There Are No Crazy Ideas

Five years ago, those who followed cryptocurrencies were considered crazy, in many respects. “Bitcoin doesn’t have enough oversight, and will eventually fail” was a sentiment echoed by many people at the time. But today, although cryptocurrencies have not cracked widespread adoption yet, those who took a risk on cryptocurrencies five years ago are seen as smart. We see them as smart because they got involved with a new idea early, and society rewards them by considering that person to be an expert. After all, if they risked their reputation, or capital, on something like a cryptocurrency back when everyone thought crypto was unstable and would fail, they deserve to be conferred some form of celebrity. What happened to the image of the crazy person who was betting on something that was going to fail? We forgot about it, because those people knew what they were doing and their risks paid off.

Crazy Ideas Today Are Tomorrow’s Greatest ideas

There are no crazy ideas. We all have our own ways of looking at the world, which means that everyone will receive new ideas differently. If I were to tell someone outside of Silicon Valley — or, by a larger extent, outside of the general culture of ambitious thinking — that you could invest in a person and earn a return from that, some people may find that crazy. But it is happening, today. Many people condemn this idea because it is seen as unethical. But many people also praise this idea as the future of increasing access to opportunity. It’s interesting to see that two different people can see things so differently. "What kind of person would buy books on the internet? I can just go to the local store!” was on the minds of many of the first people who discovered Amazon. Ambitious ideas are often the ones that work, and we should never discard a concept on account of it sounding crazy.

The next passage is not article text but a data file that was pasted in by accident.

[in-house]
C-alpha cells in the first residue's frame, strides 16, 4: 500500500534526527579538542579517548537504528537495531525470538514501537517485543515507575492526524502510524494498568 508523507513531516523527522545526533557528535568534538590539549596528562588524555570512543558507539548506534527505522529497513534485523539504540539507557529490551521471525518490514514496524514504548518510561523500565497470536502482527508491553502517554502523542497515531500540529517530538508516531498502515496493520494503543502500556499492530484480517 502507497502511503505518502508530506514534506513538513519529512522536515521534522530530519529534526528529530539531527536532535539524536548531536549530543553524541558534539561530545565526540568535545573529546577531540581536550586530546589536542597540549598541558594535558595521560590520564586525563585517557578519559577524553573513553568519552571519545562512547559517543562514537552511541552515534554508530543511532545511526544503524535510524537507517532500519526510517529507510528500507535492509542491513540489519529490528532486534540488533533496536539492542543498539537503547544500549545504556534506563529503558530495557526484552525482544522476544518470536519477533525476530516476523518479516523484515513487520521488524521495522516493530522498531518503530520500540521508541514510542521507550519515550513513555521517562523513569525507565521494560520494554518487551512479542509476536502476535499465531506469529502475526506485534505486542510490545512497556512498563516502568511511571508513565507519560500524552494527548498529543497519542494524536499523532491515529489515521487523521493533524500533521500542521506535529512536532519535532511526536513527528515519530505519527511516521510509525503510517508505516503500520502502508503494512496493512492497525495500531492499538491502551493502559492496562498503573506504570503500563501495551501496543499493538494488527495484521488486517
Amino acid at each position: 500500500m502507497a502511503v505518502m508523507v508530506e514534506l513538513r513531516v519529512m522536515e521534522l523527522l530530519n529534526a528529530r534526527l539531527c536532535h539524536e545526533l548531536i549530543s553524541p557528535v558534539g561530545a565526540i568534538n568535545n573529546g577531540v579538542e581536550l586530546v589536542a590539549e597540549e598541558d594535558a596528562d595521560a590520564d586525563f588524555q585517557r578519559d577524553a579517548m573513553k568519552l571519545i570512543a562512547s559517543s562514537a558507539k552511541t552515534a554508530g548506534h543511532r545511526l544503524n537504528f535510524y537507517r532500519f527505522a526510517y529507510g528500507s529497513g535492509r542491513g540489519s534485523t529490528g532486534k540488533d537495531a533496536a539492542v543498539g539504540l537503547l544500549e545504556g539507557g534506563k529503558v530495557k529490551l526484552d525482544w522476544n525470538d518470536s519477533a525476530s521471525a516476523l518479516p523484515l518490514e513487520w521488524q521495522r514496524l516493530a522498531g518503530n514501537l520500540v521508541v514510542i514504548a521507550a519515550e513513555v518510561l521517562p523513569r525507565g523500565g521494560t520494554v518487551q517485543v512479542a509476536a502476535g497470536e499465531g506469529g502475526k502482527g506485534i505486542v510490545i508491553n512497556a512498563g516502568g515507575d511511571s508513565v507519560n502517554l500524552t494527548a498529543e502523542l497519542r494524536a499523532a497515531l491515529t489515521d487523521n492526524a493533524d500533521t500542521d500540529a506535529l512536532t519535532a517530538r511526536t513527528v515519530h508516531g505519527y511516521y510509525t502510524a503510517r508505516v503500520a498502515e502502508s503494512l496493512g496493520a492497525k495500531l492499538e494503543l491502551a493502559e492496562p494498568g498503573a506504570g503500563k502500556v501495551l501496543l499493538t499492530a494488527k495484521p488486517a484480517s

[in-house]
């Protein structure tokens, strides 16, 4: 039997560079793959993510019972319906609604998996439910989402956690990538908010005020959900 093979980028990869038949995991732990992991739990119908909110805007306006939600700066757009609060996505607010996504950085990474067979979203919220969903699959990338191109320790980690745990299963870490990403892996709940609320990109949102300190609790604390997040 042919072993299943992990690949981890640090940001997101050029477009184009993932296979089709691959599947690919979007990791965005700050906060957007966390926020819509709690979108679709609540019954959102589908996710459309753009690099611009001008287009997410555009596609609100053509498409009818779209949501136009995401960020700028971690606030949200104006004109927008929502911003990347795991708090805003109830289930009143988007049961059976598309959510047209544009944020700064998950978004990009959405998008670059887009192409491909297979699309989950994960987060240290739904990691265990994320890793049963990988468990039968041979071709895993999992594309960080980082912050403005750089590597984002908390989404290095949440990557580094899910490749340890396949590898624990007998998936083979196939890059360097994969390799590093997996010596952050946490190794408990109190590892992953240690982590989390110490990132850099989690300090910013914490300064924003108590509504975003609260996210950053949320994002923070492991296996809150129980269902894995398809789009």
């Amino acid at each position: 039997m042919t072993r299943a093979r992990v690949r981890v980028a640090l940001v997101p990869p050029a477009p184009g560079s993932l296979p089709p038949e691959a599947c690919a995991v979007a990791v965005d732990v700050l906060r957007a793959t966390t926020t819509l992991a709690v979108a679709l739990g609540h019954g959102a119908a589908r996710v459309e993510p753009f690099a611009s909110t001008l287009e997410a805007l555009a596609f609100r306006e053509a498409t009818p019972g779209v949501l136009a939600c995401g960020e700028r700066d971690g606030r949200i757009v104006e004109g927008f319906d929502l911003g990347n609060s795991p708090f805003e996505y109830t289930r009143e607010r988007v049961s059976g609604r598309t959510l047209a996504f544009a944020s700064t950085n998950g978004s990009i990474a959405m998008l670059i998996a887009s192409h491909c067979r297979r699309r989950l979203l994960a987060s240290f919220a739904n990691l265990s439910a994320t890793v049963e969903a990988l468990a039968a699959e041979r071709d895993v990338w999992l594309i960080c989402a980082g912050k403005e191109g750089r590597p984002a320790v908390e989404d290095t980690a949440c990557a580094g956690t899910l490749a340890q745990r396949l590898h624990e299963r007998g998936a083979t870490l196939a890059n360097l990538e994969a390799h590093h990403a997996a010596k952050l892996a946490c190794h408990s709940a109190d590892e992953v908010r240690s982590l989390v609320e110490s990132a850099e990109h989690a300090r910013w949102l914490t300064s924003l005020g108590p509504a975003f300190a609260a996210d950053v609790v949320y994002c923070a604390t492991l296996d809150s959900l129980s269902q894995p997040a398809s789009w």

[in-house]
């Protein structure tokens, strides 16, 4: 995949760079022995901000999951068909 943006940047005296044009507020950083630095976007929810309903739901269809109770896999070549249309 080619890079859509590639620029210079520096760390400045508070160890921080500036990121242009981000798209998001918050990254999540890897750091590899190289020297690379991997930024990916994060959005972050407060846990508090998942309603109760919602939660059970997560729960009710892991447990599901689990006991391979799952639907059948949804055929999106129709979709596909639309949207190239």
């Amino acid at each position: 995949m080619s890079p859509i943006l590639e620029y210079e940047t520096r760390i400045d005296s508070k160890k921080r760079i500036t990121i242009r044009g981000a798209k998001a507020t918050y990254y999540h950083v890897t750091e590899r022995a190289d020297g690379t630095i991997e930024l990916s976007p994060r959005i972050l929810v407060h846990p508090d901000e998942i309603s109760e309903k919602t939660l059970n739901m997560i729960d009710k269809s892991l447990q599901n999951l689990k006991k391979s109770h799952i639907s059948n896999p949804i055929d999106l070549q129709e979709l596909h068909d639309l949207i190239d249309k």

We All Have Different Perspectives

There will always be someone who thinks an idea is crazy. But in most cases, no idea is crazy. Let’s say I am pursuing a crypto startup. Dozens of my friends could say that my idea is crazy and that I should not pursue it. But I am actually the person pursuing it. I am the one who is thinking about this idea all of the time, digesting information, and synthesizing thoughts. I have an experience with crypto that other people do not have. Indeed, my idea may not work out. But nobody else will have the same insight into the problem as I do. When Mark Zuckerberg initially started Facebook, there would have been many people who questioned its value proposition. But Zuckerberg saw something in Facebook that other people did not see. He saw an opportunity to leverage the internet to help people interact better with others. And it paid off. When we are thinking about whether an idea is crazy, we need to consider the fact that we don’t actually have any idea what other people are thinking.

If I have invested all of my personal savings into building a startup, that must mean that I believe in what I am doing — otherwise, I would quit. Therefore, although my idea may seem crazy, I at least have some form of self-belief that things will work out in the end. The people who condemn the idea as crazy will not have the same perspective as me, and will therefore not be able to evaluate the idea appropriately. In sum, we should never condemn an idea as crazy until we are sure that we know what the other person is thinking. Because that other person may have just identified the next big social trend, and nobody else has seen it yet.

Indeed, some ideas don’t work out in the end. And there are so many examples in history of people who have made the wrong decision and who seem crazy for making that decision. Many would say that the people who bought stocks in the weeks before the dot-com bubble burst were crazy, because the market was obviously in a bubble. Really smart investors bought tech stocks at the time though. Most people probably didn’t think that the market was appropriately valued, but the past performance of the market indicated that tech stocks would continue to go up for at least a few weeks.